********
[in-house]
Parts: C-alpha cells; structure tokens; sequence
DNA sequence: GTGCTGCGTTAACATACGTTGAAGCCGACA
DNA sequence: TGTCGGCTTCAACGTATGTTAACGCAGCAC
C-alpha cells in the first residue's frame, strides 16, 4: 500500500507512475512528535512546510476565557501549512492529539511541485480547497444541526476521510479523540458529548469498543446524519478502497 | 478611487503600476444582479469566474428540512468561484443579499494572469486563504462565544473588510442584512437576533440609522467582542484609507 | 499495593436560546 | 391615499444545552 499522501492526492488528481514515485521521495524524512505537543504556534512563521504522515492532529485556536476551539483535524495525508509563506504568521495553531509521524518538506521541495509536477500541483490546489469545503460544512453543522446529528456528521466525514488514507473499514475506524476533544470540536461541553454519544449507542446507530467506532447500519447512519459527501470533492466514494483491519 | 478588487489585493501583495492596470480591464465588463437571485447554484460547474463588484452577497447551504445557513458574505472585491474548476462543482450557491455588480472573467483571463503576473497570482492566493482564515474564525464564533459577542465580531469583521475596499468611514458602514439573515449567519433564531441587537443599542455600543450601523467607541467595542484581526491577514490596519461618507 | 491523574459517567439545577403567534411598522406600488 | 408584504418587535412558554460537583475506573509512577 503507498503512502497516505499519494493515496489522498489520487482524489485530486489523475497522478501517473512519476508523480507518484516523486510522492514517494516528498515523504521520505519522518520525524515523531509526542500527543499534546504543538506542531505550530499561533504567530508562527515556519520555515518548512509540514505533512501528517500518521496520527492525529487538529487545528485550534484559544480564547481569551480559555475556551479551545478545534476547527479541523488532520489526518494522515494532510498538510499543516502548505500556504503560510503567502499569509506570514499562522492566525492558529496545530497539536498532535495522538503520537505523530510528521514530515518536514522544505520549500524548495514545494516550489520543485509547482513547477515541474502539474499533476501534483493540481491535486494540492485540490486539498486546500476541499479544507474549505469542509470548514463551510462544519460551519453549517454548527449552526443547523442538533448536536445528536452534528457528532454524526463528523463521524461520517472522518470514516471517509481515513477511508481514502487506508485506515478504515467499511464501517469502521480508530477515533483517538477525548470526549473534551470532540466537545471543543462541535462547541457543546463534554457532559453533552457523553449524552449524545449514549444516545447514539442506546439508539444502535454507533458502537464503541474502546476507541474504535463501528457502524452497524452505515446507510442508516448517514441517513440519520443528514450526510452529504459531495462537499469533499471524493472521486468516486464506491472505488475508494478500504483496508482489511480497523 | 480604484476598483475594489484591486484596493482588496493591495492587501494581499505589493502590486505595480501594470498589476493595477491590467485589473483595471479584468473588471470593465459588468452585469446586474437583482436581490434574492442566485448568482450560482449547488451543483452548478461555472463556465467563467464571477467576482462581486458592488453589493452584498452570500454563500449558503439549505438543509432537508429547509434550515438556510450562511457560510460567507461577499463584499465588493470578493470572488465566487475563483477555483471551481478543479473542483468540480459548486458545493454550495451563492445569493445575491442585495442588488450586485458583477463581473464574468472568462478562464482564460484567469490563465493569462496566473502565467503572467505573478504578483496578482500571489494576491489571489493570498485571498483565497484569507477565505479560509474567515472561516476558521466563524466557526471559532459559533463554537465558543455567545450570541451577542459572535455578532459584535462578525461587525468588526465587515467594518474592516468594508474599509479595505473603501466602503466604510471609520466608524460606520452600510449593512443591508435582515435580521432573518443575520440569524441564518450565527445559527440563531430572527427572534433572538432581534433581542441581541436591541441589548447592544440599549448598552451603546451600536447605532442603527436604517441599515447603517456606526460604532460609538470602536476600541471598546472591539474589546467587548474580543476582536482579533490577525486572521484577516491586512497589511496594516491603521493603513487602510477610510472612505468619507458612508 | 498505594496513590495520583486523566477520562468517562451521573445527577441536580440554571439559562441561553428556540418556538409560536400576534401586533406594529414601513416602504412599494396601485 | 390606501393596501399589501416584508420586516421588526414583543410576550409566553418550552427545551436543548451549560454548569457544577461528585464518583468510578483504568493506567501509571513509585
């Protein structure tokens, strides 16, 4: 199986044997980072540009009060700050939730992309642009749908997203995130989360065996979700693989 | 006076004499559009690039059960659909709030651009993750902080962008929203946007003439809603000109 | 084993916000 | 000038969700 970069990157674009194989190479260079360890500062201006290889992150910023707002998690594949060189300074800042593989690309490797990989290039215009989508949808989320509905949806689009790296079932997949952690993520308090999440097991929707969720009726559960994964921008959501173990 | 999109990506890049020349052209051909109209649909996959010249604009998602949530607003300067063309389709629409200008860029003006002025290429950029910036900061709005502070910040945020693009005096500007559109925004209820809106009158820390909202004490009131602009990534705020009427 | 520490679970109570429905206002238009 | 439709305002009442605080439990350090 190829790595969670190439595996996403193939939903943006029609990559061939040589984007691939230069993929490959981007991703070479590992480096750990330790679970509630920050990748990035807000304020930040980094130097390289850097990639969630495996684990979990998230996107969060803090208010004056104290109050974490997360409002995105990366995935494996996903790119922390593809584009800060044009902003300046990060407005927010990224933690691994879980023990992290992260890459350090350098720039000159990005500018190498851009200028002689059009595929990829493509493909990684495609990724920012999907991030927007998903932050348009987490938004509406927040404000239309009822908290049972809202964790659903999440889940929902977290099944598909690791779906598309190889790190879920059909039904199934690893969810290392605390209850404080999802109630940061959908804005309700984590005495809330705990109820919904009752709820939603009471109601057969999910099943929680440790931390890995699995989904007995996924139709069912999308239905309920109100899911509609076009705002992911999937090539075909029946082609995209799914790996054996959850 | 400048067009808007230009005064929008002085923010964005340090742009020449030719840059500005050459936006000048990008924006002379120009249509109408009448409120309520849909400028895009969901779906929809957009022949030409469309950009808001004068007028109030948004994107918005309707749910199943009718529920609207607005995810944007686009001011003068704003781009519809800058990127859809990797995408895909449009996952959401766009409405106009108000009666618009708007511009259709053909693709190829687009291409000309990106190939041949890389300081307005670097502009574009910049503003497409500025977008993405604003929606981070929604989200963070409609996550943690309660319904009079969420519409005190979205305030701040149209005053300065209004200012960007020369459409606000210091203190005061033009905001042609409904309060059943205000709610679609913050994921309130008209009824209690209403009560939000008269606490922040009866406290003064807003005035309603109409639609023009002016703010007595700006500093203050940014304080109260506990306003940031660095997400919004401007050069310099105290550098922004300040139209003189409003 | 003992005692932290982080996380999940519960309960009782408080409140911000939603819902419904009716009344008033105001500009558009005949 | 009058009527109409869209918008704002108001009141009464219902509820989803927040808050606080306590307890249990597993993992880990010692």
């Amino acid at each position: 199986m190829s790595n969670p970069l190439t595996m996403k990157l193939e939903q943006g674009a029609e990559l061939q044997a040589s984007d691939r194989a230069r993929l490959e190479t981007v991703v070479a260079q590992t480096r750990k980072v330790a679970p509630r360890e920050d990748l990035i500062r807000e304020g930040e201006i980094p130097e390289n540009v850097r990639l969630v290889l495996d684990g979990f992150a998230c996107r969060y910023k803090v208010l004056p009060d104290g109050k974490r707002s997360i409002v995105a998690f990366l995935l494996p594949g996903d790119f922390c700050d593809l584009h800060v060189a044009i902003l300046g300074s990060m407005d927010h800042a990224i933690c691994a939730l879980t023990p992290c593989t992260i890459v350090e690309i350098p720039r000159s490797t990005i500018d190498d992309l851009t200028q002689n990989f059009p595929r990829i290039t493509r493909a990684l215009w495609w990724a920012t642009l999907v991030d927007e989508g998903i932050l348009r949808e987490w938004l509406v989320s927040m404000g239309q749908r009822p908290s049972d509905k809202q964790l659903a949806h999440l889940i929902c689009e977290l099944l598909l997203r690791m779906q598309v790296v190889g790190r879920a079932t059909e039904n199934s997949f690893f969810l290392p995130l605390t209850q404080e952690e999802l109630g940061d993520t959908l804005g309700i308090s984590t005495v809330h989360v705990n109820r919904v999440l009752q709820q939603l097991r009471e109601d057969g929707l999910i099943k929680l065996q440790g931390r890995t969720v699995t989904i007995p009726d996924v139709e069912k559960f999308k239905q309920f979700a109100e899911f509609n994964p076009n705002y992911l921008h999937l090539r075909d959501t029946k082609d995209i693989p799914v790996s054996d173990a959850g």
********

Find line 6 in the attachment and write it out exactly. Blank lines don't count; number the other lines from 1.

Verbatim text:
């Protein structure tokens, strides 16, 4: 199986044997980072540009009060700050939730992309642009749908997203995130989360065996979700693989 | 006076004499559009690039059960659909709030651009993750902080962008929203946007003439809603000109 | 084993916000 | 000038969700 970069990157674009194989190479260079360890500062201006290889992150910023707002998690594949060189300074800042593989690309490797990989290039215009989508949808989320509905949806689009790296079932997949952690993520308090999440097991929707969720009726559960994964921008959501173990 | 999109990506890049020349052209051909109209649909996959010249604009998602949530607003300067063309389709629409200008860029003006002025290429950029910036900061709005502070910040945020693009005096500007559109925004209820809106009158820390909202004490009131602009990534705020009427 | 520490679970109570429905206002238009 | 439709305002009442605080439990350090 190829790595969670190439595996996403193939939903943006029609990559061939040589984007691939230069993929490959981007991703070479590992480096750990330790679970509630920050990748990035807000304020930040980094130097390289850097990639969630495996684990979990998230996107969060803090208010004056104290109050974490997360409002995105990366995935494996996903790119922390593809584009800060044009902003300046990060407005927010990224933690691994879980023990992290992260890459350090350098720039000159990005500018190498851009200028002689059009595929990829493509493909990684495609990724920012999907991030927007998903932050348009987490938004509406927040404000239309009822908290049972809202964790659903999440889940929902977290099944598909690791779906598309190889790190879920059909039904199934690893969810290392605390209850404080999802109630940061959908804005309700984590005495809330705990109820919904009752709820939603009471109601057969999910099943929680440790931390890995699995989904007995996924139709069912999308239905309920109100899911509609076009705002992911999937090539075909029946082609995209799914790996054996959850 | 400048067009808007230009005064929008002085923010964005340090742009020449030719840059500005050459936006000048990008924006002379120009249509109408009448409120309520849909400028895009969901779906929809957009022949030409469309950009808001004068007028109030948004994107918005309707749910199943009718529920609207607005995810944007686009001011003068704003781009519809800058990127859809990797995408895909449009996952959401766009409405106009108000009666618009708007511009259709053909693709190829687009291409000309990106190939041949890389300081307005670097502009574009910049503003497409500025977008993405604003929606981070929604989200963070409609996550943690309660319904009079969420519409005190979205305030701040149209005053300065209004200012960007020369459409606000210091203190005061033009905001042609409904309060059943205000709610679609913050994921309130008209009824209690209403009560939000008269606490922040009866406290003064807003005035309603109409639609023009002016703010007595700006500093203050940014304080109260506990306003940031660095997400919004401007050069310099105290550098922004300040139209003189409003 | 003992005692932290982080996380999940519960309960009782408080409140911000939603819902419904009716009344008033105001500009558009005949 | 009058009527109409869209918008704002108001009141009464219902509820989803927040808050606080306590307890249990597993993992880990010692």